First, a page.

An article by Achim Behrendt and Anette Anders on the new crisis management standard ISO 22361 was published in the Controller Magazine of the Risk Management Association RMA under the title “Crisis management and controlling – important elements for strengthening resilience”. You can find the article below and here for download.
The changing risk situation in recent years (coronavirus pandemic, Ukraine war) in particular has made many companies realize that risk management alone is not enough. Companies have therefore begun to focus intensively on the topic of business continuity management (BCM). The focus here is on intensive preparation for possible emergencies and restoring business operations as quickly as possible after an emergency. But what happens when both risk management and BCM reach their limits? Examples to be mentioned here:
- A company’s normal business activities are disrupted by unforeseeable events such as massively affected by natural disasters. A quick response is required here.
- Crises are very complex and require coordinated, targeted and rapid action at various levels. Crisis management focuses on efficient and rapid decision-making.
- Crisis management involves extensive damage limitation in order to minimize the impact on the company and its stakeholders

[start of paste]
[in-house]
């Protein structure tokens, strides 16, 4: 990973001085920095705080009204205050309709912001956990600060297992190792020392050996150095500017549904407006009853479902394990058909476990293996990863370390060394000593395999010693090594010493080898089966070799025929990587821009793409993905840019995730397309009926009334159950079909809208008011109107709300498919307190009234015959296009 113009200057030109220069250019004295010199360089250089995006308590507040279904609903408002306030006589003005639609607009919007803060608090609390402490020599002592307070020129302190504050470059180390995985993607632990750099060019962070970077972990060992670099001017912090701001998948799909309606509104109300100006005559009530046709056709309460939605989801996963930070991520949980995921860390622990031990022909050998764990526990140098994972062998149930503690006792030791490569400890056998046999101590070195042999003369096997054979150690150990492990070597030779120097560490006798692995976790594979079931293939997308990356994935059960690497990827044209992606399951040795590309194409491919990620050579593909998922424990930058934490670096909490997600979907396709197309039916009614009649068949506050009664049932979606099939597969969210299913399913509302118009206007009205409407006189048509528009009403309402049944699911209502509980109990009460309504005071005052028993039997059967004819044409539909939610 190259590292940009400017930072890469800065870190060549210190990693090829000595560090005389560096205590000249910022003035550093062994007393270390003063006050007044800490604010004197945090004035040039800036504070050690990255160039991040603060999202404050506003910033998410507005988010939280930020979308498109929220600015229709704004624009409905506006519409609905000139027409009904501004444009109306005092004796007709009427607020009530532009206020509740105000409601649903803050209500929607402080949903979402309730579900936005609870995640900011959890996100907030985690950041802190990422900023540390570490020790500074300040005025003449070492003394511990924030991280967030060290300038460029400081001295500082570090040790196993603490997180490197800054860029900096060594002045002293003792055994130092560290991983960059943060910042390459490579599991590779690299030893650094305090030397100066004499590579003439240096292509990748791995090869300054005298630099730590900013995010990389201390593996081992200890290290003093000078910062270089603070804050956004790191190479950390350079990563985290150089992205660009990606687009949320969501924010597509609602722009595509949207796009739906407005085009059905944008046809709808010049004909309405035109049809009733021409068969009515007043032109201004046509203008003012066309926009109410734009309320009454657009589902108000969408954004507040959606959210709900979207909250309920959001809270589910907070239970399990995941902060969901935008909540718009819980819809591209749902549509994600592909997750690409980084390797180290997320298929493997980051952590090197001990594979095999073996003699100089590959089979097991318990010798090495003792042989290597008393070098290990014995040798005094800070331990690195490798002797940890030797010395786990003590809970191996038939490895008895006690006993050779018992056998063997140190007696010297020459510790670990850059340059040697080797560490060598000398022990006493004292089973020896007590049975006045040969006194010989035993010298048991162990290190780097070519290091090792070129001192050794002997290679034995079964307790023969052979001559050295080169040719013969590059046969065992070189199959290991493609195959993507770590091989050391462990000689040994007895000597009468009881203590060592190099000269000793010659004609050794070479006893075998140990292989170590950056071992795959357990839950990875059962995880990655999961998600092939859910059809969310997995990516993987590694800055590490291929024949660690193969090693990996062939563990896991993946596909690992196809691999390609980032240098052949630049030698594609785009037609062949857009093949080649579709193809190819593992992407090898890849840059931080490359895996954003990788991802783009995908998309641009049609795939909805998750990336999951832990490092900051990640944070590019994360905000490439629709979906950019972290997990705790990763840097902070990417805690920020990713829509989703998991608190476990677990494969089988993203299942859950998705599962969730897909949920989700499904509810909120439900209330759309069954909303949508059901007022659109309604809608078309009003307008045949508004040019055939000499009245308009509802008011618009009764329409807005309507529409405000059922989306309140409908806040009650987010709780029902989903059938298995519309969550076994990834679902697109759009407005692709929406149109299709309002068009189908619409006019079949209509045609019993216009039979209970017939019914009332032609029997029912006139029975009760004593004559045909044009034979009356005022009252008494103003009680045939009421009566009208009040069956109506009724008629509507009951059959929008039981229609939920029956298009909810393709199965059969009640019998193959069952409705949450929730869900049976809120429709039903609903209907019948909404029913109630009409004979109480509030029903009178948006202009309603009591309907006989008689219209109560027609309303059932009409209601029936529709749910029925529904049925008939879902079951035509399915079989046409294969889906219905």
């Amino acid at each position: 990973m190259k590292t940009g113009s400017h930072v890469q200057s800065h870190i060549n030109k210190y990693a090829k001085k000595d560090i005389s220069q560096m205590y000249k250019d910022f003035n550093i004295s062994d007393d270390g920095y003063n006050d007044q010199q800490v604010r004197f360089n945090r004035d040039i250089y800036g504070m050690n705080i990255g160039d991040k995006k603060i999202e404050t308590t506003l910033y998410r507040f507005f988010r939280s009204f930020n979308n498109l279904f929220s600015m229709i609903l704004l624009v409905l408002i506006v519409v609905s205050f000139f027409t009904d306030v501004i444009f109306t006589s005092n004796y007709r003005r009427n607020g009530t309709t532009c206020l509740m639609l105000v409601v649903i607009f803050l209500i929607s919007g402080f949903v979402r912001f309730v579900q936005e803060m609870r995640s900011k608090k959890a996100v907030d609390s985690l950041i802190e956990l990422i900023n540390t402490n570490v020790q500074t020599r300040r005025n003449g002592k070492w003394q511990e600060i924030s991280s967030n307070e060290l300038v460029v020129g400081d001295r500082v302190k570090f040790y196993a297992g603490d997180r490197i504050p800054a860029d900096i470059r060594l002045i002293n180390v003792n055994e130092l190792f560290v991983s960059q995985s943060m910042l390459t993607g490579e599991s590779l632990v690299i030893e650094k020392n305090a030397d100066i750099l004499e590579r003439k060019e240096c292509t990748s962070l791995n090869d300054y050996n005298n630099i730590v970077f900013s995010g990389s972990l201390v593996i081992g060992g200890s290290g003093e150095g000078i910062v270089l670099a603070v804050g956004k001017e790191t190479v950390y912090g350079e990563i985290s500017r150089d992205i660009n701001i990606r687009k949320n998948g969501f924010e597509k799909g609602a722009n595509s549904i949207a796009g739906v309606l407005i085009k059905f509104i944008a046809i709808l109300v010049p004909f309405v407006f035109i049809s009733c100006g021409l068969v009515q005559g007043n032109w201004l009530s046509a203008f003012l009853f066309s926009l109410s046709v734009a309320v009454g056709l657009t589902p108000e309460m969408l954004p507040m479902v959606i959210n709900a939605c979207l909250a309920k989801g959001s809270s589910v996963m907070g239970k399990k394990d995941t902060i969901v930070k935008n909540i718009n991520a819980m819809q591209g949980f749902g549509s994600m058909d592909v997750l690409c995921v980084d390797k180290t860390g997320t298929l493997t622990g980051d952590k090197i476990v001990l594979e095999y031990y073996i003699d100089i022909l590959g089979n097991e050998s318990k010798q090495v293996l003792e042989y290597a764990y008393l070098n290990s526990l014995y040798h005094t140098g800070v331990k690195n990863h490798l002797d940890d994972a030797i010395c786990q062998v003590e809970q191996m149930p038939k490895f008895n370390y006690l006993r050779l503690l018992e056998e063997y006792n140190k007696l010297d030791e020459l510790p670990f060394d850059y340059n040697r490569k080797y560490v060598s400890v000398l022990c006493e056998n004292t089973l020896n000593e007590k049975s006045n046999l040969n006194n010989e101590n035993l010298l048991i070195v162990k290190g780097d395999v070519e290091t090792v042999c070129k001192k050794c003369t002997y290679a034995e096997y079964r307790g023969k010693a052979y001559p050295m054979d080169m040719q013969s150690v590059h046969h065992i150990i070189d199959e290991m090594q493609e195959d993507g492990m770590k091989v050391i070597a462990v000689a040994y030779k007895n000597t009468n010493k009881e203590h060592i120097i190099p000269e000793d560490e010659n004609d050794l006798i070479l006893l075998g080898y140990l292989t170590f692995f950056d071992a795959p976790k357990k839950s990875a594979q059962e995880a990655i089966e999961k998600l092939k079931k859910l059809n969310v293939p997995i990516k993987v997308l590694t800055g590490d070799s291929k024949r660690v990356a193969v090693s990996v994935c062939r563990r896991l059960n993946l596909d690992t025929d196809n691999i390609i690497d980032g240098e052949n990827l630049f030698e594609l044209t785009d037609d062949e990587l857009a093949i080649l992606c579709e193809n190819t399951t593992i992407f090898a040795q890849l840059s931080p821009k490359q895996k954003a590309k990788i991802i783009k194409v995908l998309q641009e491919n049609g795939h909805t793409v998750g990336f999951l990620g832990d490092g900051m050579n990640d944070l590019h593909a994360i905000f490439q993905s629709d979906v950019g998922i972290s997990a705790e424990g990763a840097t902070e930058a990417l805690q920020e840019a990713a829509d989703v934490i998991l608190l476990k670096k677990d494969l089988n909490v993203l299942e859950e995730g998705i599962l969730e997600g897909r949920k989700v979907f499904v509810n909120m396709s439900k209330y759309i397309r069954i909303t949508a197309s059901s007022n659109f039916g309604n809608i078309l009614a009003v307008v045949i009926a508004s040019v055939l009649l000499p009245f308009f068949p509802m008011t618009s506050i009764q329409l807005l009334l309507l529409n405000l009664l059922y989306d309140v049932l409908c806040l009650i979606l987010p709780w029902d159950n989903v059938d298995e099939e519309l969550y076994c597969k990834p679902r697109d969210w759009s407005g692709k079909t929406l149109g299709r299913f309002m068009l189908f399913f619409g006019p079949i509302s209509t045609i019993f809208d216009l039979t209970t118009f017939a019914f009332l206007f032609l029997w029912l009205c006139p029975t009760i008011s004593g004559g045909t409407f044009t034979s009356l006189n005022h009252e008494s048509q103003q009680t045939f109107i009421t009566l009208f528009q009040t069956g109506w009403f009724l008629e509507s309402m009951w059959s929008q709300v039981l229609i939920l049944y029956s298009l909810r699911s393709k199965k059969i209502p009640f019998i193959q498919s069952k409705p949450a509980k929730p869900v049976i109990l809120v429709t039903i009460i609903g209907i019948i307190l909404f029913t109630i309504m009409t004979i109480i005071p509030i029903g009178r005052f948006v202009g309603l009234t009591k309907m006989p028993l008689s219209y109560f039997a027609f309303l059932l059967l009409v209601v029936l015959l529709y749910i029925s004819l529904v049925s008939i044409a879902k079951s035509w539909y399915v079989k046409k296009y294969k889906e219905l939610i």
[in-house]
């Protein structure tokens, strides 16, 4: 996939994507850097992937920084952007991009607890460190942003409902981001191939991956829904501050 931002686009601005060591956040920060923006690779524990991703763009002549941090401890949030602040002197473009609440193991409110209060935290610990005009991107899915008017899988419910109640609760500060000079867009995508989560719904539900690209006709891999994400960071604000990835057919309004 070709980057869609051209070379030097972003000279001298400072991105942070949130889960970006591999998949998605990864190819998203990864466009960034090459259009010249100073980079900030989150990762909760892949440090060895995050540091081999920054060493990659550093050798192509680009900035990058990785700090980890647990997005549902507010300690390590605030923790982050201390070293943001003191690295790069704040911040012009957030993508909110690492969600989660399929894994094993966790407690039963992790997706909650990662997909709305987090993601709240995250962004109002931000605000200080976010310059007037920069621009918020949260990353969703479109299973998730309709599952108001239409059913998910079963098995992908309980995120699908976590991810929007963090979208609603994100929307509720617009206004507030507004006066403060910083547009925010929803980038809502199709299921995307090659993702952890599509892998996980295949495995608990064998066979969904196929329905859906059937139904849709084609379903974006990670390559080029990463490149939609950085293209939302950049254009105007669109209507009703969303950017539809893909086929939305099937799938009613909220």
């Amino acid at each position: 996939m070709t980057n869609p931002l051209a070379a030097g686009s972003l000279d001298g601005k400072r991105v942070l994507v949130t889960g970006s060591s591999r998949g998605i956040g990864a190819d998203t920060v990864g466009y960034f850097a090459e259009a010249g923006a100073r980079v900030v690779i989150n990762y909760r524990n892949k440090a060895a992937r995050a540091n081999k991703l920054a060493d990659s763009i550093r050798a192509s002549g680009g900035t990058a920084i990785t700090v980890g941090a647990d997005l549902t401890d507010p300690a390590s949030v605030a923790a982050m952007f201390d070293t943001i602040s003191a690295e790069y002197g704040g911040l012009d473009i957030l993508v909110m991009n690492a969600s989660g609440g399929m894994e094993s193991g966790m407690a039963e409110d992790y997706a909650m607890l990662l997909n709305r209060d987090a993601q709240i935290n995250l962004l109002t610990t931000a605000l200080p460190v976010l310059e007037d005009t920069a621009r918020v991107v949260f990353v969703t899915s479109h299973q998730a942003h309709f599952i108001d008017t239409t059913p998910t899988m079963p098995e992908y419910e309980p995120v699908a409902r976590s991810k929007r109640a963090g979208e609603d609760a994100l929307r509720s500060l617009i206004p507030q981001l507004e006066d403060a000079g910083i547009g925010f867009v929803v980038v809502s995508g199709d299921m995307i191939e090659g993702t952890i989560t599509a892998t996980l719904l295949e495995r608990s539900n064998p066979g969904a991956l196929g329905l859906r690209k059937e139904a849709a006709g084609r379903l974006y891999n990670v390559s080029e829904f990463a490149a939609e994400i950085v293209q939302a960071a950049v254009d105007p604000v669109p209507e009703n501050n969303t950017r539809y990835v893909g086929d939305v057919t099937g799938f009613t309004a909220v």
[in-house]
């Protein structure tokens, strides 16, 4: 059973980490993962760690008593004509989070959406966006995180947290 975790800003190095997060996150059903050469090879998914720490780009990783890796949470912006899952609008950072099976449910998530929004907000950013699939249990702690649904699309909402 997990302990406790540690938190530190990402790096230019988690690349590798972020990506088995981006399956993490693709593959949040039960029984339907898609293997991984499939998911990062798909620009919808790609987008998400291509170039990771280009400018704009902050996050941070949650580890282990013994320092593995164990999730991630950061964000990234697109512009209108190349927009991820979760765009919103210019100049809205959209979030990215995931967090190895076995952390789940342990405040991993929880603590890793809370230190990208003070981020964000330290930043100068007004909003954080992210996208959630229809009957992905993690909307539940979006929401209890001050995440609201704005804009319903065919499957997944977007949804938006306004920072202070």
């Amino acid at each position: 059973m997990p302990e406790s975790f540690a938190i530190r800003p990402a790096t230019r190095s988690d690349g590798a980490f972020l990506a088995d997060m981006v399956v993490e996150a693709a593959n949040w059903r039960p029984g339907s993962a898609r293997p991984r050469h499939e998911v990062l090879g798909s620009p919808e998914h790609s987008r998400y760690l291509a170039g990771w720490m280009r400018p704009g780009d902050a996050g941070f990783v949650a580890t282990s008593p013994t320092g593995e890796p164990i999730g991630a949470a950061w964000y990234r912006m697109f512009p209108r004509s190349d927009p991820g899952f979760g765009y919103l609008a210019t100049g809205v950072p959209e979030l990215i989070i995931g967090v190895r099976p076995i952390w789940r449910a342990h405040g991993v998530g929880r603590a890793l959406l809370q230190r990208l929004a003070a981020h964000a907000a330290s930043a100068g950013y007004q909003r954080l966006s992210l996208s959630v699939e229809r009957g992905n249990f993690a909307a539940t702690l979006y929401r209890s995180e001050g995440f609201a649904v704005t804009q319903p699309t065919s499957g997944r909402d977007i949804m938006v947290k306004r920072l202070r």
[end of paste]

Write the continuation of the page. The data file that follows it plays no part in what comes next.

It is therefore important for the company to also deal with the management of crises. Crisis management provides support in responding appropriately to unforeseen events, limiting damage, protecting reputation and ensuring coordinated crisis management. At this point, it must be emphasized that the new ISO 22361:2022 provides important information for a structured approach to setting up and expanding crisis management. In particular, the areas of “leadership in a crisis” and “crisis management skills” are explained in detail. However, the importance of the intersection of risk management / BCM / crisis management and controlling, which in our view should not be neglected, is not addressed. For example, risk controlling helps to identify potential crisis triggers in advance. It is therefore possible for the company to take appropriate measures to minimize or counteract these risks. During a crisis, controlling supports crisis management by providing real-time data and information to monitor the situation and support decision-making. This serves to obtain a holistic assessment of the situation. Financial controlling can be used to assess the financial impact of a crisis and deploy resources effectively; performance controlling can help to monitor the effectiveness of the crisis response and evaluate the success of the measures introduced. Furthermore, by analyzing past crises, controlling can subsequently help to identify preventive measures and improve the handling of future crises. Controlling can therefore also play a role in the development of crisis management strategies and plans. In summary, it can be said that BCM as well as crisis management, controlling and risk management complement each other by aiming to strengthen a company’s ability to cope with and recover from crises. Effective integration enables the company to be better prepared for unforeseen events and limit potential damage. Controlling therefore also plays an important role in strengthening a company’s resilience. The RMA’s “Crisis Management” working group is currently developing a “Crisis Management Guideline ISO 22361:2022”, which is intended to support companies in setting up crisis management.